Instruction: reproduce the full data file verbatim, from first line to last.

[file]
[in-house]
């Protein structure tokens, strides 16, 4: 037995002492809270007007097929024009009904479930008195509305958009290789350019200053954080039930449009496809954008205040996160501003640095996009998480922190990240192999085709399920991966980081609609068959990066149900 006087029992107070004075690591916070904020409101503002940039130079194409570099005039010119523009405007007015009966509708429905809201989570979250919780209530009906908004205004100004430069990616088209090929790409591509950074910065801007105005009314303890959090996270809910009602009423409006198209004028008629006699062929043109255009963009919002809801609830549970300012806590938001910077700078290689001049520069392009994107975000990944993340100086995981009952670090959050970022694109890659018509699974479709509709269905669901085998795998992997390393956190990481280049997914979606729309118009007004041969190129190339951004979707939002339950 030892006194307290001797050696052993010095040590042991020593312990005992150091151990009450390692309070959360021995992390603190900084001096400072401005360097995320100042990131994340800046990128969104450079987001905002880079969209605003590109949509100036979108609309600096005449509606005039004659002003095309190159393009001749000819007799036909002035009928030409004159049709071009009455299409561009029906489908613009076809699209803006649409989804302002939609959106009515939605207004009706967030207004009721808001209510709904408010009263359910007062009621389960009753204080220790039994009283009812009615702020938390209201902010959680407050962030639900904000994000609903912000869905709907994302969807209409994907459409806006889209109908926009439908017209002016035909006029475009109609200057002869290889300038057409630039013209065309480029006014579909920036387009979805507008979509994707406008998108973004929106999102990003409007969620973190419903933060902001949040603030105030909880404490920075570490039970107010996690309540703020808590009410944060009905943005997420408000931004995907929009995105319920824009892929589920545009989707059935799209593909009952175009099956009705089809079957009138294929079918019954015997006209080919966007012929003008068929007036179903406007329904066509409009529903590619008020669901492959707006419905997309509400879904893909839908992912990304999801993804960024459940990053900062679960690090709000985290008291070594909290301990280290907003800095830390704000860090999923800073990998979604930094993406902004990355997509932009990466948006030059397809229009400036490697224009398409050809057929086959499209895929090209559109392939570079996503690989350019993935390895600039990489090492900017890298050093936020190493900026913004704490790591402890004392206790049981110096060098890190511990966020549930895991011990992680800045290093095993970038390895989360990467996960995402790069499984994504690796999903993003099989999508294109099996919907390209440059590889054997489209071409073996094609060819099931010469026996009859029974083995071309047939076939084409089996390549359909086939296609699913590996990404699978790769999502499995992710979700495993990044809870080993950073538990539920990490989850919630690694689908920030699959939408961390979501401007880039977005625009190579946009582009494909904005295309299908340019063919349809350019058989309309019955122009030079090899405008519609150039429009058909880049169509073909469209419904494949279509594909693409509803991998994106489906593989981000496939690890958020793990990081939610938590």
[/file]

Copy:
[in-house]
């Protein structure tokens, strides 16, 4: 037995002492809270007007097929024009009904479930008195509305958009290789350019200053954080039930449009496809954008205040996160501003640095996009998480922190990240192999085709399920991966980081609609068959990066149900 006087029992107070004075690591916070904020409101503002940039130079194409570099005039010119523009405007007015009966509708429905809201989570979250919780209530009906908004205004100004430069990616088209090929790409591509950074910065801007105005009314303890959090996270809910009602009423409006198209004028008629006699062929043109255009963009919002809801609830549970300012806590938001910077700078290689001049520069392009994107975000990944993340100086995981009952670090959050970022694109890659018509699974479709509709269905669901085998795998992997390393956190990481280049997914979606729309118009007004041969190129190339951004979707939002339950 030892006194307290001797050696052993010095040590042991020593312990005992150091151990009450390692309070959360021995992390603190900084001096400072401005360097995320100042990131994340800046990128969104450079987001905002880079969209605003590109949509100036979108609309600096005449509606005039004659002003095309190159393009001749000819007799036909002035009928030409004159049709071009009455299409561009029906489908613009076809699209803006649409989804302002939609959106009515939605207004009706967030207004009721808001209510709904408010009263359910007062009621389960009753204080220790039994009283009812009615702020938390209201902010959680407050962030639900904000994000609903912000869905709907994302969807209409994907459409806006889209109908926009439908017209002016035909006029475009109609200057002869290889300038057409630039013209065309480029006014579909920036387009979805507008979509994707406008998108973004929106999102990003409007969620973190419903933060902001949040603030105030909880404490920075570490039970107010996690309540703020808590009410944060009905943005997420408000931004995907929009995105319920824009892929589920545009989707059935799209593909009952175009099956009705089809079957009138294929079918019954015997006209080919966007012929003008068929007036179903406007329904066509409009529903590619008020669901492959707006419905997309509400879904893909839908992912990304999801993804960024459940990053900062679960690090709000985290008291070594909290301990280290907003800095830390704000860090999923800073990998979604930094993406902004990355997509932009990466948006030059397809229009400036490697224009398409050809057929086959499209895929090209559109392939570079996503690989350019993935390895600039990489090492900017890298050093936020190493900026913004704490790591402890004392206790049981110096060098890190511990966020549930895991011990992680800045290093095993970038390895989360990467996960995402790069499984994504690796999903993003099989999508294109099996919907390209440059590889054997489209071409073996094609060819099931010469026996009859029974083995071309047939076939084409089996390549359909086939296609699913590996990404699978790769999502499995992710979700495993990044809870080993950073538990539920990490989850919630690694689908920030699959939408961390979501401007880039977005625009190579946009582009494909904005295309299908340019063919349809350019058989309309019955122009030079090899405008519609150039429009058909880049169509073909469209419904494949279509594909693409509803991998994106489906593989981000496939690890958020793990990081939610938590």